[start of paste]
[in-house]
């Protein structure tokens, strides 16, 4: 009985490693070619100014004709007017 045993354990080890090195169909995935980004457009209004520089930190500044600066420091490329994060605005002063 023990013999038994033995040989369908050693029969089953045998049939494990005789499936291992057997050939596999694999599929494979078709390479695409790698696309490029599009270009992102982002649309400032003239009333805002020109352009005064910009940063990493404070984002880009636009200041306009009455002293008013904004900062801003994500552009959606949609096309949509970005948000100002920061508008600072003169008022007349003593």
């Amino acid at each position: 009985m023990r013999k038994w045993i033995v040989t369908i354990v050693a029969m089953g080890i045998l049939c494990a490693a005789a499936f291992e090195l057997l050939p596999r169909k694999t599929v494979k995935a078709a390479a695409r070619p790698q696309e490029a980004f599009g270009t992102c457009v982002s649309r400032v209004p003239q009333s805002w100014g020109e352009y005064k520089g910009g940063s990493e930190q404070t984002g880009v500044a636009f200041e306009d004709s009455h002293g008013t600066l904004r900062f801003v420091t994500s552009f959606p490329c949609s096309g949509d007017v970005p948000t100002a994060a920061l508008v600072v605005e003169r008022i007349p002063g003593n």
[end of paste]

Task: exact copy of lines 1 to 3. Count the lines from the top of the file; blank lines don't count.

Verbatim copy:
[in-house]
């Protein structure tokens, strides 16, 4: 009985490693070619100014004709007017 045993354990080890090195169909995935980004457009209004520089930190500044600066420091490329994060605005002063 023990013999038994033995040989369908050693029969089953045998049939494990005789499936291992057997050939596999694999599929494979078709390479695409790698696309490029599009270009992102982002649309400032003239009333805002020109352009005064910009940063990493404070984002880009636009200041306009009455002293008013904004900062801003994500552009959606949609096309949509970005948000100002920061508008600072003169008022007349003593």
């Amino acid at each position: 009985m023990r013999k038994w045993i033995v040989t369908i354990v050693a029969m089953g080890i045998l049939c494990a490693a005789a499936f291992e090195l057997l050939p596999r169909k694999t599929v494979k995935a078709a390479a695409r070619p790698q696309e490029a980004f599009g270009t992102c457009v982002s649309r400032v209004p003239q009333s805002w100014g020109e352009y005064k520089g910009g940063s990493e930190q404070t984002g880009v500044a636009f200041e306009d004709s009455h002293g008013t600066l904004r900062f801003v420091t994500s552009f959606p490329c949609s096309g949509d007017v970005p948000t100002a994060a920061l508008v600072v605005e003169r008022i007349p002063g003593n």